Thursday, January 19, 2012

Countries that Own Glass Houses Shouldn’t Throw Rocks

Having just finished the United States Holocaust Memorial Museum and Dr.Will Meinecke’s book Nazi Ideology and the Holocaust (available for free download by clicking here), I was disturbed, but not surprised, by the Nazi’s plan for euthanasia and sterilization of the "undesirable" European population.

“From 1939 to 1945, an estimated 200,000 Germans deemed ‘unworthy of life’ were killed in the various ‘euthanasia’ programs.” These programs included Operation T-4 and Operation 14 f13. Specific groups were also targeted by the Nazis for sterilization, including the “Rhineland Bastards” or children of African soldiers and German women. The Gestapo actually set up Special Commission #3 and between 1935 to 1937, they found, identified, and sterilized (in secret) some 385 children of these mixed raced couples. In July of 1933, a law was passed by the Nazis called the “Law for the Prevention of Genetically Diseased Offspring."

If you were born with certain disorders that German scientists believed were inherited you were to be sterilized. These disorders included mental illness, feeblemindedness, serious physical abnormalities, seizures, blindness and deafness, alcoholism, and Huntington’s Chorea. The law was very specific about the possibility of passing on a congenital disease to an offspring. If there was a chance of this happening the state would have you sterilized. Period. After 1934, the Nazis sterilized between 300,000 to 400,000 disabled people and through this law they were also able to sterilize Roma or gypsies. Mind boggling numbers – yes? However, the Nazis were not the only society culpable of this practice. It was going on in America as well.

In the early 20th century, some 15,000 people were sterilized in over three dozen states on the grounds of eugenics. In 1927, even the Supreme Court upheld the practice in the case of criminal punishment. But Americans were also sterilized for being poor, a prisoner, or feebleminded. Sound familiar? During the Depression over 30,000 were sterilized and most were in mental asylums or state institutions. The justification for this practice was the cost to taxpayers for institutional care. Remember the infamous propaganda poster? “This genetically ill person will cost our people's community 60,000 marks over his lifetime. Citizens, that is your money.” You probably noticed the word “marks” and figured this was German. But it could just have easily been posted on a street corner in Kansas or Missouri. That’s how widespread the practice of sterilization was in our country.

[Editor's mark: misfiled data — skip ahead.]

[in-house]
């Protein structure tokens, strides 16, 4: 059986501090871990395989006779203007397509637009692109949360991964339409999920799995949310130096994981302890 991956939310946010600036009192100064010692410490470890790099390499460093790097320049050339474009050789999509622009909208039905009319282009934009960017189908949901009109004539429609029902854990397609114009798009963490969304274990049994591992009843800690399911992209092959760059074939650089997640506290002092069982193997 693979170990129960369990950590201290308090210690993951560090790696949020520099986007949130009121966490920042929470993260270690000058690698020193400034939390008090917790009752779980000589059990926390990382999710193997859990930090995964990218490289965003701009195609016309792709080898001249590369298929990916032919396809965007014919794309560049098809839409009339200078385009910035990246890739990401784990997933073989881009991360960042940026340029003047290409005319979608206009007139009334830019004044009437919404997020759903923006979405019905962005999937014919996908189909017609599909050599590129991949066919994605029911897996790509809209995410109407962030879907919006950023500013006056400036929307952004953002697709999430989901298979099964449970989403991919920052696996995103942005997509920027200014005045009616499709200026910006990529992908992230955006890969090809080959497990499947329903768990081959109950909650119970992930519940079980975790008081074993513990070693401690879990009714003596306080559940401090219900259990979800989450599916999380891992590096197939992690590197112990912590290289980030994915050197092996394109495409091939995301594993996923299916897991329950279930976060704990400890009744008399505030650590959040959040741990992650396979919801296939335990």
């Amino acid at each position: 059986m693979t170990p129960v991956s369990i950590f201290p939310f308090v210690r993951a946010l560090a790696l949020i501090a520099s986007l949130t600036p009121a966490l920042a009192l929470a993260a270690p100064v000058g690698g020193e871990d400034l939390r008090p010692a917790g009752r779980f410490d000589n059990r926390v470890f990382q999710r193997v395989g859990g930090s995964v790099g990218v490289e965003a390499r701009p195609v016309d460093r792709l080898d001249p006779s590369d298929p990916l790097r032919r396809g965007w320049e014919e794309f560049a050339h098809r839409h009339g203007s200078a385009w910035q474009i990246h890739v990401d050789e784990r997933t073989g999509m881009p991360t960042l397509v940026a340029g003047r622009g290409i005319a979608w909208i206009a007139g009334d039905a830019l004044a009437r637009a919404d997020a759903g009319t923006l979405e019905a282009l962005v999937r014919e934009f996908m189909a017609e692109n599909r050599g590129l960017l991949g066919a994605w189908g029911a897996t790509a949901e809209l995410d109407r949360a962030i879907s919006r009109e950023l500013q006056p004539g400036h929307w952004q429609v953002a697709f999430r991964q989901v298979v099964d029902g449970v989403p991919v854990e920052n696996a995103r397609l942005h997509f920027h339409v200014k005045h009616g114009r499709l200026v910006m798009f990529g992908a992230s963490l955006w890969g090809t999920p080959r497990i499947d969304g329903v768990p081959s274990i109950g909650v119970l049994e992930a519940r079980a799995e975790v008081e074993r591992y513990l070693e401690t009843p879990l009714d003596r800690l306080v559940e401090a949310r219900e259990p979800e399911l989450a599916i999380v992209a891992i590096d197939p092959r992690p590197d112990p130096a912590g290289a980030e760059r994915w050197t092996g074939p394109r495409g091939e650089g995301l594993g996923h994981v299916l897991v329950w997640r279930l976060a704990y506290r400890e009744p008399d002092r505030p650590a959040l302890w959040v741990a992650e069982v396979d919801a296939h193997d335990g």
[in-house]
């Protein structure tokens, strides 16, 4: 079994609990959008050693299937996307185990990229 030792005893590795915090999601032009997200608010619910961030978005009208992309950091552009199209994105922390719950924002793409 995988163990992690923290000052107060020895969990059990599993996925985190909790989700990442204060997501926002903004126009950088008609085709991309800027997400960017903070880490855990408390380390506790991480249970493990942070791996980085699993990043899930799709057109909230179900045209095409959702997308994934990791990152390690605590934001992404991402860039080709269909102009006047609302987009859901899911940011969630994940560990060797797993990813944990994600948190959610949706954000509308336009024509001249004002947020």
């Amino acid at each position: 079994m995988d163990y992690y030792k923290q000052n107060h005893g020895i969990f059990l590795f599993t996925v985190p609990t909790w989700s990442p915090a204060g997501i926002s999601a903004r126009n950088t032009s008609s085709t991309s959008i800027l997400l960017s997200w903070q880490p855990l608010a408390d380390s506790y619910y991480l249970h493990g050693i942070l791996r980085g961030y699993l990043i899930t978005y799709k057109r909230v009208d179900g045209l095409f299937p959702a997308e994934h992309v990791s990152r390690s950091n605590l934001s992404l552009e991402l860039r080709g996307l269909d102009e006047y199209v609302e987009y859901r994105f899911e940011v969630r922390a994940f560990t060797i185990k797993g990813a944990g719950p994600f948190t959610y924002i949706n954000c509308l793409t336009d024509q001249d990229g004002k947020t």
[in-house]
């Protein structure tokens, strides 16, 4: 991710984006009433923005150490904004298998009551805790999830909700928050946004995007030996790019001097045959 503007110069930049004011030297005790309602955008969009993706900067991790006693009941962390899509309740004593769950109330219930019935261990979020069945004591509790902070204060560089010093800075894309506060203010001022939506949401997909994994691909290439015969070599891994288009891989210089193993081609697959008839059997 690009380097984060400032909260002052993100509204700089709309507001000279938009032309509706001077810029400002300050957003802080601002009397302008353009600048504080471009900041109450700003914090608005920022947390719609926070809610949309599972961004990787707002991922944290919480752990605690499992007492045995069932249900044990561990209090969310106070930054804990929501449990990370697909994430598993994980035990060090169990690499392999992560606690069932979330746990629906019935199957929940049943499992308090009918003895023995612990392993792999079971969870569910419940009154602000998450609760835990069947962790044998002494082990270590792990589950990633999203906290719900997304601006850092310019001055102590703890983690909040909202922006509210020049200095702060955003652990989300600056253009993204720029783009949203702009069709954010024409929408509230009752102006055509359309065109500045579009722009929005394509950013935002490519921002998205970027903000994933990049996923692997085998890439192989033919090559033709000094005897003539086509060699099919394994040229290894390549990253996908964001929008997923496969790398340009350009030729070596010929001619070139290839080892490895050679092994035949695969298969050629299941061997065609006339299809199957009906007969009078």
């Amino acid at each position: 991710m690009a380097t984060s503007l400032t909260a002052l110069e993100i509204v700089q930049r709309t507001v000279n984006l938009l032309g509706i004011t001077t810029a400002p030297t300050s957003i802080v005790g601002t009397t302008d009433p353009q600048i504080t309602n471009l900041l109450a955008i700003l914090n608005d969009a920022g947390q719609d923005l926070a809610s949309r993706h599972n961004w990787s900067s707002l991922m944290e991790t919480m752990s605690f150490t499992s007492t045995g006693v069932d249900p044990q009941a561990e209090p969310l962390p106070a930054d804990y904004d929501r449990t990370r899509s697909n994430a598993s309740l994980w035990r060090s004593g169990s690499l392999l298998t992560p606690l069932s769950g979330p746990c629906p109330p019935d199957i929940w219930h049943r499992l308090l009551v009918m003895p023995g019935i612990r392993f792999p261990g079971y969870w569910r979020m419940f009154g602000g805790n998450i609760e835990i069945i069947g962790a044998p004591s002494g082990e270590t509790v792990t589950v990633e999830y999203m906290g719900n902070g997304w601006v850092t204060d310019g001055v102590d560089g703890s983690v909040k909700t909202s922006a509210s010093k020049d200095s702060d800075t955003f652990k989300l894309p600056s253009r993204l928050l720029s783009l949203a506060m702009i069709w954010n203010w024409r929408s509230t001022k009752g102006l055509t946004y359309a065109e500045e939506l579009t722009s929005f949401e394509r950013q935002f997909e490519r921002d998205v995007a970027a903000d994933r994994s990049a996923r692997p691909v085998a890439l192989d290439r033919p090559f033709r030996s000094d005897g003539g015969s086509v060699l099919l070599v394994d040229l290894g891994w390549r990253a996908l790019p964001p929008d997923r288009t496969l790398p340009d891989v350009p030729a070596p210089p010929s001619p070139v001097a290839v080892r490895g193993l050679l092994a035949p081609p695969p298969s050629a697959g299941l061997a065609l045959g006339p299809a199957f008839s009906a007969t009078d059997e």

Sterilization ended in Germany when the Nazis were defeated in 1945 and throughout most of the world it began to disappear. So imagine my surprise and dismay when I woke up last week to my NPR news report at 6:00am and heard that North Carolina’s legislature had decided to compensate eugenics victims from their state. Unbelievably North Carolina continued sterilization until the mid-1970s. Some 7,600 men, women and children were seen by the state’s eugenics board and deemed unable to “improve the caliber of the population” or were seen as a welfare burden on the state. Sound familiar? One girl was sterilized at 14 after the birth of her only son. The board decided she was unfit for parenthood, because she was poor and smelled bad. Many of the North Carolinian victims had the procedure unknowingly and weren’t aware until they tried to have a child later in life. If you ever get a chance to see USHMM’s “Deadly Medicine” the end is very telling. Video clips show victims of Nazi sterilization who were having fertility tests for years before they told their doctors what camps they had been in and who had taken care of them. Only to find they were no longer able to have a child.

As a library media specialist in a middle school, I teach propaganda lessons with my 8th grade students in the context of the Nazis and World War II. I added American propaganda this year as well to remind students of our county’s use of fear and euphemisms in persuading our citizens. However, next year when I teach the persuasive technique of “citing statistics” I will show the above information side by side so students can see the alarming parallels. Only in America, sterilization went on for another 30 years and paying the live victims $50,000 now as an apology won’t erase the crime committed on them.


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